China, India military commanders meet on Kashmir frontier dispute

Top generals of both sides meet in a Himalayan outpost in Chinese-controlled Kashmir, in a bid to end the latest frontier showdown between ...

Top generals of both sides meet in a Himalayan outpost in Chinese-controlled Kashmir, in a bid to end the latest frontier showdown between the powerful armies. It wasn't immediately clear what the talks yielded.

Indian and Chinese military commanders met on Saturday to try to resolve a bitter standoff along their disputed frontier high in the Himalayas where thousands of troops on both sides are facing off.

The meeting at a border post in Moldo area of China-controlled Kashmir is the highest-level so far attended by senior commanders. 

It wasn't immediately clear what the talks yielded, while India defence ministry asked local media to refrain from "any speculative and unsubstantiated reporting" about the talks.   

Local border commanders held a series of meetings in the past four weeks but failed to break the impasse.

This combination of two satellite photos of the Ngari Gunsa civil-military airport base taken on April 1, left, and May 17, 2020, near the border with India in the far western region of Tibet in China show development around the airport. (AP)


Friday, Indian and Chinese foreign ministry officials also discussed the border tensions.

Indian officials say the standoff began in early May when large contingents of Chinese soldiers entered deep inside India-administered Kashmir's Ladakh region at three places, erecting tents and posts.

They said the Chinese soldiers ignored repeated verbal warnings to leave, triggering shouting matches, stone-throwing and fistfights.

China says its moves came in response to India's construction of defence facilities across the frontier into Chinese territory in Galwan Valley region.

India also mobilised thousands of soldiers and armoury.

Chinese and Indian soldiers also faced off along the frontier in India's northeastern Sikkim state in early May.

No headway during talks?


Experts in India cautioned that there was little expectation of any immediate resolution in the military meeting. In the past, most disputes between China and India have been resolved quickly through such meetings while some required diplomatic intervention.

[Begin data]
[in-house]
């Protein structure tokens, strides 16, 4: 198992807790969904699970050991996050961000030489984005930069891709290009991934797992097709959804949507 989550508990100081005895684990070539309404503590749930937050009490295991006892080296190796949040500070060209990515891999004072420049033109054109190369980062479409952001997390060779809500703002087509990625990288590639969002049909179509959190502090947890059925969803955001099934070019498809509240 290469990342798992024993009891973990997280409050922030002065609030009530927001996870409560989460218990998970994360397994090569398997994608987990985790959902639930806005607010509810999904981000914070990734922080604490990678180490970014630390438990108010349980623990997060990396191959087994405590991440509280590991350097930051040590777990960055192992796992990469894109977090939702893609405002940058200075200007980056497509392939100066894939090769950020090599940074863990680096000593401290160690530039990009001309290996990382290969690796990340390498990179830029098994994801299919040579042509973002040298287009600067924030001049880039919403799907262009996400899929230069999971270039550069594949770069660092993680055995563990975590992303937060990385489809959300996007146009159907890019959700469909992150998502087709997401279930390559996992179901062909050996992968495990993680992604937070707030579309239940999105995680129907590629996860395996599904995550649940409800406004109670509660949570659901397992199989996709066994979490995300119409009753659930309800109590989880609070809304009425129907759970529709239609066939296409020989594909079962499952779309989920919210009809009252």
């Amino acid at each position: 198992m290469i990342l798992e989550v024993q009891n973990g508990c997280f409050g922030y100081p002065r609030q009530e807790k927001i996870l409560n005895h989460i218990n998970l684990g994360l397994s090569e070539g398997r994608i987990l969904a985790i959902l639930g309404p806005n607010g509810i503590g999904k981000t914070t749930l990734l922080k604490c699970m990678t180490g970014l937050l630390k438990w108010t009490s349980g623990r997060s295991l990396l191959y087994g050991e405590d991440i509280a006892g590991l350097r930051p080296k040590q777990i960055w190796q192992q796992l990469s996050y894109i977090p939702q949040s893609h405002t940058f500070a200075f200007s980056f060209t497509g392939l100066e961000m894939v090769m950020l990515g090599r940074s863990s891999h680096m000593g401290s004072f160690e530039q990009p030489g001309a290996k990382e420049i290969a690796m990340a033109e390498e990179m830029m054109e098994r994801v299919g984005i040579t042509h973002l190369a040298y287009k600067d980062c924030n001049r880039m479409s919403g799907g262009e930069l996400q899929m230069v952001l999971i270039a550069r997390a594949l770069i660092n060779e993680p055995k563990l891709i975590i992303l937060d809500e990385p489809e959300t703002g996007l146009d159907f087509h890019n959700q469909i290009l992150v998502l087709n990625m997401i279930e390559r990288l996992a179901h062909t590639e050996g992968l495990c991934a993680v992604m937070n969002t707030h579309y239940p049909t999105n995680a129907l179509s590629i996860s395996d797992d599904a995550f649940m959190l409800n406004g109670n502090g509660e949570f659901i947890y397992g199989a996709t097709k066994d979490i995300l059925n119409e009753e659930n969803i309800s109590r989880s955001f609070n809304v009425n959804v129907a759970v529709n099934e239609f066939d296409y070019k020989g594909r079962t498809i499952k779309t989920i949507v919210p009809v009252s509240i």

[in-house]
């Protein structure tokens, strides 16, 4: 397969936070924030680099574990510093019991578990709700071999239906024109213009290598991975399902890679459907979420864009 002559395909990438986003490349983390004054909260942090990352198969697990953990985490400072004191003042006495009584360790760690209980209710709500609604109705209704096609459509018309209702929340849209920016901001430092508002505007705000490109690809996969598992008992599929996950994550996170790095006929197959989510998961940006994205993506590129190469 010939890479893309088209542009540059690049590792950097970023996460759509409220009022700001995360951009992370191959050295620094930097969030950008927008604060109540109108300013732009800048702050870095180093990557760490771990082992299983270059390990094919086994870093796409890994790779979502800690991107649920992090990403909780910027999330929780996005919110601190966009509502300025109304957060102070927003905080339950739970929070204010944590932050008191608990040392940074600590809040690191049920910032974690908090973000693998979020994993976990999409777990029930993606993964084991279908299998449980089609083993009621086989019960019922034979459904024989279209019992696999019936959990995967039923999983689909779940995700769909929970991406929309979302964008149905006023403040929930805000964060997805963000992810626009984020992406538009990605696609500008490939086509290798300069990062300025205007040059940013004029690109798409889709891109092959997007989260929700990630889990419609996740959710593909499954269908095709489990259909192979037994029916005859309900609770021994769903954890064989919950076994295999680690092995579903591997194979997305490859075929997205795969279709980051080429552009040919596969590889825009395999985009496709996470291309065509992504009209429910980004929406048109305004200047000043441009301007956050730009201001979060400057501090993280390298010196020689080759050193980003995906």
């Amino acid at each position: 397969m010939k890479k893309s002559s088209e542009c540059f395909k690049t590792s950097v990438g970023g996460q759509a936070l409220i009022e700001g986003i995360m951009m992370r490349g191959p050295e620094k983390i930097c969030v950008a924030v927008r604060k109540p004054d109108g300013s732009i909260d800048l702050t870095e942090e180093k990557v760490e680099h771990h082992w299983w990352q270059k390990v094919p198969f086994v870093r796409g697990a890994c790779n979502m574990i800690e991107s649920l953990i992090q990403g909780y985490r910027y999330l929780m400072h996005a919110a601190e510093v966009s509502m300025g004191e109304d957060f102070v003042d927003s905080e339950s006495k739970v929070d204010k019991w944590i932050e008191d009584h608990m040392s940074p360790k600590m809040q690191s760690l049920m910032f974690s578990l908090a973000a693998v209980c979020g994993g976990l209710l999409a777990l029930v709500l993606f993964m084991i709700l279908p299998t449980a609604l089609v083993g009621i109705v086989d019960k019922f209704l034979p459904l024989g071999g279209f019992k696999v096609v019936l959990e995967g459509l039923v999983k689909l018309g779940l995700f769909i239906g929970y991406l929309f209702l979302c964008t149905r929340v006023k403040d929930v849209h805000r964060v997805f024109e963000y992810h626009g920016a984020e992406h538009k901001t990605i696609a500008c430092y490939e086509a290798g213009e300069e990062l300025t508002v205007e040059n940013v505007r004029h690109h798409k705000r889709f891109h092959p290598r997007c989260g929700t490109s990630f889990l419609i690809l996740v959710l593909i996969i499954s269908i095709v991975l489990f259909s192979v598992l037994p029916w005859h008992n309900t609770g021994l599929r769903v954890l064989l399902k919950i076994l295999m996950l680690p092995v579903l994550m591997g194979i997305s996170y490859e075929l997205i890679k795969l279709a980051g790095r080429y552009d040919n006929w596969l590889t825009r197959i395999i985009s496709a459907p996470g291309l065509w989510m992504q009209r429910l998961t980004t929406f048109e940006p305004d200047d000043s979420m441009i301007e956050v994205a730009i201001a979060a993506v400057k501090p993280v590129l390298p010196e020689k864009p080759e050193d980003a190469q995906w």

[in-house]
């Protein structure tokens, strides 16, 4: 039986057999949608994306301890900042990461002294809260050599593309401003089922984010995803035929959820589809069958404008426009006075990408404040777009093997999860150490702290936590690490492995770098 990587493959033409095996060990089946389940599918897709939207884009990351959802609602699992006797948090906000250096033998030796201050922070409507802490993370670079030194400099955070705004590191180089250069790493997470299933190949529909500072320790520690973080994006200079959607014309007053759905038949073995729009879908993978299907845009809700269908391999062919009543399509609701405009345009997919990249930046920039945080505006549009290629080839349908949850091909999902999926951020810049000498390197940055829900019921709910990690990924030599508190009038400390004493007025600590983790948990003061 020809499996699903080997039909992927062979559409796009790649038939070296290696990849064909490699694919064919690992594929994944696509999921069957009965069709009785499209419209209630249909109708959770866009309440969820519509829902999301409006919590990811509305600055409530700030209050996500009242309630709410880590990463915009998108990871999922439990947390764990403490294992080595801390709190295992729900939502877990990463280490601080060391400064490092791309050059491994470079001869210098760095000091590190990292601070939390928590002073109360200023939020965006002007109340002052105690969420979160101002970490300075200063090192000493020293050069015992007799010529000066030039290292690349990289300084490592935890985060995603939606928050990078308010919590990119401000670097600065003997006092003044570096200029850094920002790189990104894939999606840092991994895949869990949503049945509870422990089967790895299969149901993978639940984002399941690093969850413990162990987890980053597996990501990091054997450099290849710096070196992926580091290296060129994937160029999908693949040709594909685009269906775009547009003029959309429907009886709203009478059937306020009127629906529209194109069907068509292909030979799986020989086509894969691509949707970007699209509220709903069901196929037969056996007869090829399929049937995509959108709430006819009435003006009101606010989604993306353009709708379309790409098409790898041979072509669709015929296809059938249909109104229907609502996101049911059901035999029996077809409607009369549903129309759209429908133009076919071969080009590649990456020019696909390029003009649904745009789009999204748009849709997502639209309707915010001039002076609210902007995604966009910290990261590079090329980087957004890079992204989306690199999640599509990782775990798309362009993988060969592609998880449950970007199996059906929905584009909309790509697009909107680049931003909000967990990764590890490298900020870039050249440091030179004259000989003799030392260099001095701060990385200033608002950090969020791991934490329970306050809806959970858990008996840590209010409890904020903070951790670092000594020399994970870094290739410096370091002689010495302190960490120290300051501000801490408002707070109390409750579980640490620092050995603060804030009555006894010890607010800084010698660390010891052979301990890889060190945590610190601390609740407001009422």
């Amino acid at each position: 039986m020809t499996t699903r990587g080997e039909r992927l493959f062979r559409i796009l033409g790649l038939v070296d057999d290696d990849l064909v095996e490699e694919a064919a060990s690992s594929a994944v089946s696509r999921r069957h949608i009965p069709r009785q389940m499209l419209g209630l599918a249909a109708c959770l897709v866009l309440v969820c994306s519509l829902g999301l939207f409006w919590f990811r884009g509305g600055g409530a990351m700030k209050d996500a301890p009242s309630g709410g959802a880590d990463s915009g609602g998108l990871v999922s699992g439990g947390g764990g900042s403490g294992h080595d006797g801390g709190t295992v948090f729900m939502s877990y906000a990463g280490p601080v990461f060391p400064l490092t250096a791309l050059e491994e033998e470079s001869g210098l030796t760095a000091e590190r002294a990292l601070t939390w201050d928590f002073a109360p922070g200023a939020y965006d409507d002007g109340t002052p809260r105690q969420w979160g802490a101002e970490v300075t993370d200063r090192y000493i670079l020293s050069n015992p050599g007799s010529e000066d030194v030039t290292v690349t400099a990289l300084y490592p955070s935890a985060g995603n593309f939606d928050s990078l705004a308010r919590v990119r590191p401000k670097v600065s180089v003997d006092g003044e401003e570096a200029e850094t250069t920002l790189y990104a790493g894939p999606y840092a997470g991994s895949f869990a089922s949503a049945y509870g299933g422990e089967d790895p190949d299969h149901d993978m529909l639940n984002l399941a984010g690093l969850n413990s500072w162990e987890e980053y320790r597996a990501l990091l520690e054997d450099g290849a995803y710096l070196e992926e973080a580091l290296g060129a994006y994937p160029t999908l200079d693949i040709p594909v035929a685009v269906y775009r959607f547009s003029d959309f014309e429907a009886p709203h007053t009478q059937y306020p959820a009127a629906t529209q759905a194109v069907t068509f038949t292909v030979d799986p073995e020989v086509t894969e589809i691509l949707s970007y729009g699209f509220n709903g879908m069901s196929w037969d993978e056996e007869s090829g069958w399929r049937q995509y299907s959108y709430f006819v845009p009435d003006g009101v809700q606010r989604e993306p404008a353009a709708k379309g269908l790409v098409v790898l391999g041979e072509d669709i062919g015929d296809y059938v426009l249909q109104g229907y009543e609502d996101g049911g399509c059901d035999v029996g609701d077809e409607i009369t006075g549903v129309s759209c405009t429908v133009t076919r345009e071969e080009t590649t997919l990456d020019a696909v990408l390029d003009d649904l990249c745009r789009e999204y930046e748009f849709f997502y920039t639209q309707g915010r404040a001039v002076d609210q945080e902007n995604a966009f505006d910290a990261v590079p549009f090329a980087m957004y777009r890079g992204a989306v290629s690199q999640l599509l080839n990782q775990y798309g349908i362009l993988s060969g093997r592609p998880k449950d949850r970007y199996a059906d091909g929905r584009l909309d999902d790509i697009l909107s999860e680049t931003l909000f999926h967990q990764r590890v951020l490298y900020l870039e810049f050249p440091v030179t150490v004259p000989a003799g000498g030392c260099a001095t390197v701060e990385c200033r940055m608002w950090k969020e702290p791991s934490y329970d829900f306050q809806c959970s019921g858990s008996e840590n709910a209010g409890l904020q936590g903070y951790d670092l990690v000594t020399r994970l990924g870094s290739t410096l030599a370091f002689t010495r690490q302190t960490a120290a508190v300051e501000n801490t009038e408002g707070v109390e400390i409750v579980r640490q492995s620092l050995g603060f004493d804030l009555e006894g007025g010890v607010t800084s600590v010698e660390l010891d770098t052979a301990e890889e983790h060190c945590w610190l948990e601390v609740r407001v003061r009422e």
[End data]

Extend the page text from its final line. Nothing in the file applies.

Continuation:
Though skirmishes aren’t new along their long-disputed frontier, the standoff at contested Galwan Valley, where India is building a strategic road connecting the region to an airstrip close to China, has escalated in recent weeks.

The Chinese "ingress into the Galwan River valley opens up a new and worrying chapter," Ajai Shukla, a former Indian military officer and a defence commentator, wrote on his website.

India unilaterally declared Ladakh a federal territory while cutting it from India-administered Kashmir in August 2019.

Pakistan and China were among the handful of countries to strongly condemn the move, raising it at international forums including the UN Security Council. 


'Tensest of standoffs'


China and India have been locked in a dispute at border the two countries call the Line of Actual Control (or LoAC). They fought a bitter war in 1962 that spilled into Ladakh. India lost that war, also loosing a silver of Kashmir called Chinese-administered Kashmir, or Aksai Chin. 

The two sides have been trying since the early 1990s to settle their dispute without success.

The most serious dispute is over China's claims that India's northeastern state of Arunachal Pradesh is part of Tibet, which India rejects.

China claims about 90,000 square kilometres of territory in India's northeast, while India says China occupies 38,000 square kilometres of its territory in the Aksai Chin Plateau in the Himalayas, a contiguous part of India-administred Kashmir.

Lieutenant General DS Hooda, who retired as head of the Indian military's Northern Command under which Kashmir and Ladakh fall, said the level of physical violence in the current standoff is "unprecedented and different from the past."

"The tensest of standoffs between soldiers of the two sides in the past have been marked by a remarkable degree of restraint and an understanding of not using force. If this restraint breaks down, each transgression could become a flash point," he said.

Possibility of India's hardline?


Chinese observers say India must first halt defence-related constructions for talks to mature. 

"Indian military must halt any constructing defence facilities across the border into Chinese territory in the Galwan Valley region, and stop crossing the border to create conflicts, which allows no wiggling room and is the fundamental sincerity the Indian side has to offer," Song Zhongping, a military expert, told Global Times on Saturday.

"There is still a possibility that India would adopt a hardline stance during the military meeting, as a way of shifting focus from its domestic difficulties of containing the Covid-19, Zhao Gancheng, a research fellow at Shanghai Institute for International Studies, told the Global Times. Source -  AP

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